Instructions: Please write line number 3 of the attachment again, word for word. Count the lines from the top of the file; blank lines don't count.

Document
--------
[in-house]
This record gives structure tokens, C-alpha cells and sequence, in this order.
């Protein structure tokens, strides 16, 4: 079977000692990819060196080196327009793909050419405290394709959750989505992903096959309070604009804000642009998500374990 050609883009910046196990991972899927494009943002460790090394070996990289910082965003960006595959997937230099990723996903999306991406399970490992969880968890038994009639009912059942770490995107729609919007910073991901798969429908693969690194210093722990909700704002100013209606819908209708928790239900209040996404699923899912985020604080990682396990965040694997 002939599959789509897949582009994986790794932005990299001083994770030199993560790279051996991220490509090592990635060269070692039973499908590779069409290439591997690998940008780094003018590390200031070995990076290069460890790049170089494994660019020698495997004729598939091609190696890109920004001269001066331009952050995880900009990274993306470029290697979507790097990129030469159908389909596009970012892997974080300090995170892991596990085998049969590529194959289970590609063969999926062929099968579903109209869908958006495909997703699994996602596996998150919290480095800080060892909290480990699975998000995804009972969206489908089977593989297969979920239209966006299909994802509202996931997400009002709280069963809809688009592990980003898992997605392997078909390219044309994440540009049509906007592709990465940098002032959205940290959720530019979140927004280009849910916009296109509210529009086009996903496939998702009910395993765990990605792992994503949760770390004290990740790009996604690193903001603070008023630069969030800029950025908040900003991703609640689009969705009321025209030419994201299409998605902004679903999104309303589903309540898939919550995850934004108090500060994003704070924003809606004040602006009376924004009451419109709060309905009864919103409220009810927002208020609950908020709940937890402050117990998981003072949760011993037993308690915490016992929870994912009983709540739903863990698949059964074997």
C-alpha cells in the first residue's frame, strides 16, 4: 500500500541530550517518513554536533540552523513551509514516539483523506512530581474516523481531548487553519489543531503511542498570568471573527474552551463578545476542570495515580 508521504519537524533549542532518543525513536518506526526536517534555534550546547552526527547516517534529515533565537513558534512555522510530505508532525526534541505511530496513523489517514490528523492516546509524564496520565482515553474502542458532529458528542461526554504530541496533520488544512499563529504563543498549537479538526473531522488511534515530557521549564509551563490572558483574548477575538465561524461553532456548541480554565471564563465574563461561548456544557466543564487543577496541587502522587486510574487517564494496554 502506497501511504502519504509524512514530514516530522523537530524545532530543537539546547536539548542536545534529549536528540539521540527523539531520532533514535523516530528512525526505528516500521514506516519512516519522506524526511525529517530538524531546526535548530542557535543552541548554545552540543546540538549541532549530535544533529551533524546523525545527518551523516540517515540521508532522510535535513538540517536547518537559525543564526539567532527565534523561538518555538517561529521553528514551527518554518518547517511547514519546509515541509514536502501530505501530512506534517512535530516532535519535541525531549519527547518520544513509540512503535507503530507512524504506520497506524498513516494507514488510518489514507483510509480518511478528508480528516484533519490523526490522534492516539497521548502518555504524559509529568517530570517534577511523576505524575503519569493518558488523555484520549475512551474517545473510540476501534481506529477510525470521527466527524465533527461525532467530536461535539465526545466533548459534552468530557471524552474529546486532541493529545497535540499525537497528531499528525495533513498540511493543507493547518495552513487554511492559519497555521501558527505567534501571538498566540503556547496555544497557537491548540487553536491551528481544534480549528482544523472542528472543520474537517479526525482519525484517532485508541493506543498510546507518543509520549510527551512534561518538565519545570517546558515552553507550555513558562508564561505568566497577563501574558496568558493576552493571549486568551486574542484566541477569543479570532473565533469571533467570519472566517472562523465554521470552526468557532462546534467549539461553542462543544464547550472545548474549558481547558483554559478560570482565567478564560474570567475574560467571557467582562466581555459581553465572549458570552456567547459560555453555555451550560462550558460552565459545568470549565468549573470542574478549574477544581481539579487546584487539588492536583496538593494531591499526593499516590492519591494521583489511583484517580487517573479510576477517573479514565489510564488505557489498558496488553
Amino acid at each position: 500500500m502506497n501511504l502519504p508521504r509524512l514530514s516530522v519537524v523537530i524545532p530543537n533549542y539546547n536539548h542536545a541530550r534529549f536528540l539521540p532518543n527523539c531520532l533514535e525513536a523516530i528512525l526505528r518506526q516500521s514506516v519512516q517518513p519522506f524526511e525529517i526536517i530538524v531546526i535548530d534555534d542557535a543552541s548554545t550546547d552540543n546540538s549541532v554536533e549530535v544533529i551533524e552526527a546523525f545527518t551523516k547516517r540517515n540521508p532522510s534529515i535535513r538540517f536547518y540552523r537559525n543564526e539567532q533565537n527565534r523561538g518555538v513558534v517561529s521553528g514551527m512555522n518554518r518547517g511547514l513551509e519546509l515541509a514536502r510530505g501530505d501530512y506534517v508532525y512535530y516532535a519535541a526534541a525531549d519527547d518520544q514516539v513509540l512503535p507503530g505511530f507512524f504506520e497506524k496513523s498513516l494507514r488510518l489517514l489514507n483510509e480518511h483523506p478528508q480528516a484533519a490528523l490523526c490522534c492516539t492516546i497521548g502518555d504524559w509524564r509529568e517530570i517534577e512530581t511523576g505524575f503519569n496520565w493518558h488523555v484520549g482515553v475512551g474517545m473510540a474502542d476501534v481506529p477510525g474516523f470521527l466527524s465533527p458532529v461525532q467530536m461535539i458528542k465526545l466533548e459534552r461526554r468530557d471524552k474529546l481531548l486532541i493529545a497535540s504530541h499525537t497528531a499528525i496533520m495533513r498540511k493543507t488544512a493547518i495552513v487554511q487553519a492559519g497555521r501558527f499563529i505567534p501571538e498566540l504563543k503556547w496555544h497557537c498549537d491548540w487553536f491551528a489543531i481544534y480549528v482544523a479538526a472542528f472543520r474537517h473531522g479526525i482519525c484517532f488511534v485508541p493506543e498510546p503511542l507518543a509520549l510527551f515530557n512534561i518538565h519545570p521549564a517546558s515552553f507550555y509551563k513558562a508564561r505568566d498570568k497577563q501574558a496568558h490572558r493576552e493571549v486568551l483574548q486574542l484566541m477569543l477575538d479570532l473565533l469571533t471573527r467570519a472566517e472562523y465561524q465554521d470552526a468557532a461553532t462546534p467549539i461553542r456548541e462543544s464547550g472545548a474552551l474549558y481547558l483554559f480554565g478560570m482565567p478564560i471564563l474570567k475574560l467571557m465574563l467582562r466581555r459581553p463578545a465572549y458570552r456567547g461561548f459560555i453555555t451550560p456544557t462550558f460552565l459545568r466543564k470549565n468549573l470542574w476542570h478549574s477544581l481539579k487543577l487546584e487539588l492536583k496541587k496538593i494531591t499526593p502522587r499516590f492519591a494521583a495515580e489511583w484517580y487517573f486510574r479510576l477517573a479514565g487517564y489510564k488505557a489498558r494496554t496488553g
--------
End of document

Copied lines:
């Protein structure tokens, strides 16, 4: 079977000692990819060196080196327009793909050419405290394709959750989505992903096959309070604009804000642009998500374990 050609883009910046196990991972899927494009943002460790090394070996990289910082965003960006595959997937230099990723996903999306991406399970490992969880968890038994009639009912059942770490995107729609919007910073991901798969429908693969690194210093722990909700704002100013209606819908209708928790239900209040996404699923899912985020604080990682396990965040694997 002939599959789509897949582009994986790794932005990299001083994770030199993560790279051996991220490509090592990635060269070692039973499908590779069409290439591997690998940008780094003018590390200031070995990076290069460890790049170089494994660019020698495997004729598939091609190696890109920004001269001066331009952050995880900009990274993306470029290697979507790097990129030469159908389909596009970012892997974080300090995170892991596990085998049969590529194959289970590609063969999926062929099968579903109209869908958006495909997703699994996602596996998150919290480095800080060892909290480990699975998000995804009972969206489908089977593989297969979920239209966006299909994802509202996931997400009002709280069963809809688009592990980003898992997605392997078909390219044309994440540009049509906007592709990465940098002032959205940290959720530019979140927004280009849910916009296109509210529009086009996903496939998702009910395993765990990605792992994503949760770390004290990740790009996604690193903001603070008023630069969030800029950025908040900003991703609640689009969705009321025209030419994201299409998605902004679903999104309303589903309540898939919550995850934004108090500060994003704070924003809606004040602006009376924004009451419109709060309905009864919103409220009810927002208020609950908020709940937890402050117990998981003072949760011993037993308690915490016992929870994912009983709540739903863990698949059964074997």